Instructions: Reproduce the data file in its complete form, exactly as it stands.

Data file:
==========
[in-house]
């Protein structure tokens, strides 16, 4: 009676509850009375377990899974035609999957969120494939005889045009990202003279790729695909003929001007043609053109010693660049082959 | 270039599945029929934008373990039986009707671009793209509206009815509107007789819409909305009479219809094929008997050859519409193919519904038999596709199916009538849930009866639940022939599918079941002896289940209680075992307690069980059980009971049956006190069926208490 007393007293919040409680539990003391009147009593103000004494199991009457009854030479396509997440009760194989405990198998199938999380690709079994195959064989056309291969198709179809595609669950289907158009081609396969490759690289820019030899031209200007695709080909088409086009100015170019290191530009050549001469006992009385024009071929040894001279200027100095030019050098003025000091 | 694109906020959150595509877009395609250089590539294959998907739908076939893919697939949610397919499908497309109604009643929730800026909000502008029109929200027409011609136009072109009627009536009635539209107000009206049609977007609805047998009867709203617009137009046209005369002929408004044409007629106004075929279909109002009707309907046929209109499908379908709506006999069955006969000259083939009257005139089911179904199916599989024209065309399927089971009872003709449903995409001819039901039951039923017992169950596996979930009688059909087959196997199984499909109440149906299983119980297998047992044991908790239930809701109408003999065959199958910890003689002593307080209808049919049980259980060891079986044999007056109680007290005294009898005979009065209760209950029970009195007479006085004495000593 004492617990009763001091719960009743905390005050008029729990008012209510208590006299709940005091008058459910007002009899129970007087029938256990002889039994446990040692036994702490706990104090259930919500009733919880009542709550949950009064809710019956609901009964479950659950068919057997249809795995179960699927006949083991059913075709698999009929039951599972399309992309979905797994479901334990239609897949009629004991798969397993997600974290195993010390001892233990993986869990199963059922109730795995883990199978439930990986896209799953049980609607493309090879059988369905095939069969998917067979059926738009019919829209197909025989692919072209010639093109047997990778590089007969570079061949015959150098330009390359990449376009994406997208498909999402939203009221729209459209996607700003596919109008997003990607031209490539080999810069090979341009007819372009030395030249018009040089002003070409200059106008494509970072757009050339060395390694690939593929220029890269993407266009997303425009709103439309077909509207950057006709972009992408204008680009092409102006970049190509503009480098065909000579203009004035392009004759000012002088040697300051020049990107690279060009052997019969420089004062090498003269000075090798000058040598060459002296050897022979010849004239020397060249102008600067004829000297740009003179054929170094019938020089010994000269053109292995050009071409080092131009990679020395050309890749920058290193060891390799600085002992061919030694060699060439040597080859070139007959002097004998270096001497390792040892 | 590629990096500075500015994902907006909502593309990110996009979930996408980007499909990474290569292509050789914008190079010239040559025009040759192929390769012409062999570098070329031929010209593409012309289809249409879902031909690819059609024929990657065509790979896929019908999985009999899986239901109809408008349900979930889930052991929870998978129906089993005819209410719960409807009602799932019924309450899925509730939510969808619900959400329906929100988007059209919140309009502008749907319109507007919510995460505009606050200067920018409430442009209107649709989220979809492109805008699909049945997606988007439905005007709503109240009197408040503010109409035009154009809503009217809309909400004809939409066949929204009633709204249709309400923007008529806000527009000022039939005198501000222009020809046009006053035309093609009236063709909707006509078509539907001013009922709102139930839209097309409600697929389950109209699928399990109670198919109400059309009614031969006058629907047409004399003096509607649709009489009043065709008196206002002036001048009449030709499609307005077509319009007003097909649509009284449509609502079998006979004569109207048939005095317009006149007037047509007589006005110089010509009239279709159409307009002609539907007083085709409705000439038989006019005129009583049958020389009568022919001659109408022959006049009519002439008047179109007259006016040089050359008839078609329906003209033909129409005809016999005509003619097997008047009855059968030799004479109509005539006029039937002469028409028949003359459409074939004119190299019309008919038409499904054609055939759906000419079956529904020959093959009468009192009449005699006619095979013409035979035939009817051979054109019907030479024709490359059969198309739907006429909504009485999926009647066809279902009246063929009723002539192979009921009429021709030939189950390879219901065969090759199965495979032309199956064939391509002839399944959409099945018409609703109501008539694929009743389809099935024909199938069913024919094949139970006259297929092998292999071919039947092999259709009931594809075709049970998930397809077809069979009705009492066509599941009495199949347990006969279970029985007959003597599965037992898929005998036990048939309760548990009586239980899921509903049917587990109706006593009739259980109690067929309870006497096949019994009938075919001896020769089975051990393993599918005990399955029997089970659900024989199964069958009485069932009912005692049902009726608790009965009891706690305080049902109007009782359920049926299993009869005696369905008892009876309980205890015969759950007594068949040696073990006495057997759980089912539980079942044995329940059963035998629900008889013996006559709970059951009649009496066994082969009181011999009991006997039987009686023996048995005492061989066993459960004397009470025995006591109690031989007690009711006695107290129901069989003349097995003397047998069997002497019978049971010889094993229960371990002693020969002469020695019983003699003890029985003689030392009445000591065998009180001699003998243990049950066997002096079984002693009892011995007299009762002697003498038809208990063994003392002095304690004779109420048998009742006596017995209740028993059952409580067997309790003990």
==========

[in-house]
């Protein structure tokens, strides 16, 4: 009676509850009375377990899974035609999957969120494939005889045009990202003279790729695909003929001007043609053109010693660049082959 | 270039599945029929934008373990039986009707671009793209509206009815509107007789819409909305009479219809094929008997050859519409193919519904038999596709199916009538849930009866639940022939599918079941002896289940209680075992307690069980059980009971049956006190069926208490 007393007293919040409680539990003391009147009593103000004494199991009457009854030479396509997440009760194989405990198998199938999380690709079994195959064989056309291969198709179809595609669950289907158009081609396969490759690289820019030899031209200007695709080909088409086009100015170019290191530009050549001469006992009385024009071929040894001279200027100095030019050098003025000091 | 694109906020959150595509877009395609250089590539294959998907739908076939893919697939949610397919499908497309109604009643929730800026909000502008029109929200027409011609136009072109009627009536009635539209107000009206049609977007609805047998009867709203617009137009046209005369002929408004044409007629106004075929279909109002009707309907046929209109499908379908709506006999069955006969000259083939009257005139089911179904199916599989024209065309399927089971009872003709449903995409001819039901039951039923017992169950596996979930009688059909087959196997199984499909109440149906299983119980297998047992044991908790239930809701109408003999065959199958910890003689002593307080209808049919049980259980060891079986044999007056109680007290005294009898005979009065209760209950029970009195007479006085004495000593 004492617990009763001091719960009743905390005050008029729990008012209510208590006299709940005091008058459910007002009899129970007087029938256990002889039994446990040692036994702490706990104090259930919500009733919880009542709550949950009064809710019956609901009964479950659950068919057997249809795995179960699927006949083991059913075709698999009929039951599972399309992309979905797994479901334990239609897949009629004991798969397993997600974290195993010390001892233990993986869990199963059922109730795995883990199978439930990986896209799953049980609607493309090879059988369905095939069969998917067979059926738009019919829209197909025989692919072209010639093109047997990778590089007969570079061949015959150098330009390359990449376009994406997208498909999402939203009221729209459209996607700003596919109008997003990607031209490539080999810069090979341009007819372009030395030249018009040089002003070409200059106008494509970072757009050339060395390694690939593929220029890269993407266009997303425009709103439309077909509207950057006709972009992408204008680009092409102006970049190509503009480098065909000579203009004035392009004759000012002088040697300051020049990107690279060009052997019969420089004062090498003269000075090798000058040598060459002296050897022979010849004239020397060249102008600067004829000297740009003179054929170094019938020089010994000269053109292995050009071409080092131009990679020395050309890749920058290193060891390799600085002992061919030694060699060439040597080859070139007959002097004998270096001497390792040892 | 590629990096500075500015994902907006909502593309990110996009979930996408980007499909990474290569292509050789914008190079010239040559025009040759192929390769012409062999570098070329031929010209593409012309289809249409879902031909690819059609024929990657065509790979896929019908999985009999899986239901109809408008349900979930889930052991929870998978129906089993005819209410719960409807009602799932019924309450899925509730939510969808619900959400329906929100988007059209919140309009502008749907319109507007919510995460505009606050200067920018409430442009209107649709989220979809492109805008699909049945997606988007439905005007709503109240009197408040503010109409035009154009809503009217809309909400004809939409066949929204009633709204249709309400923007008529806000527009000022039939005198501000222009020809046009006053035309093609009236063709909707006509078509539907001013009922709102139930839209097309409600697929389950109209699928399990109670198919109400059309009614031969006058629907047409004399003096509607649709009489009043065709008196206002002036001048009449030709499609307005077509319009007003097909649509009284449509609502079998006979004569109207048939005095317009006149007037047509007589006005110089010509009239279709159409307009002609539907007083085709409705000439038989006019005129009583049958020389009568022919001659109408022959006049009519002439008047179109007259006016040089050359008839078609329906003209033909129409005809016999005509003619097997008047009855059968030799004479109509005539006029039937002469028409028949003359459409074939004119190299019309008919038409499904054609055939759906000419079956529904020959093959009468009192009449005699006619095979013409035979035939009817051979054109019907030479024709490359059969198309739907006429909504009485999926009647066809279902009246063929009723002539192979009921009429021709030939189950390879219901065969090759199965495979032309199956064939391509002839399944959409099945018409609703109501008539694929009743389809099935024909199938069913024919094949139970006259297929092998292999071919039947092999259709009931594809075709049970998930397809077809069979009705009492066509599941009495199949347990006969279970029985007959003597599965037992898929005998036990048939309760548990009586239980899921509903049917587990109706006593009739259980109690067929309870006497096949019994009938075919001896020769089975051990393993599918005990399955029997089970659900024989199964069958009485069932009912005692049902009726608790009965009891706690305080049902109007009782359920049926299993009869005696369905008892009876309980205890015969759950007594068949040696073990006495057997759980089912539980079942044995329940059963035998629900008889013996006559709970059951009649009496066994082969009181011999009991006997039987009686023996048995005492061989066993459960004397009470025995006591109690031989007690009711006695107290129901069989003349097995003397047998069997002497019978049971010889094993229960371990002693020969002469020695019983003699003890029985003689030392009445000591065998009180001699003998243990049950066997002096079984002693009892011995007299009762002697003498038809208990063994003392002095304690004779109420048998009742006596017995209740028993059952409580067997309790003990």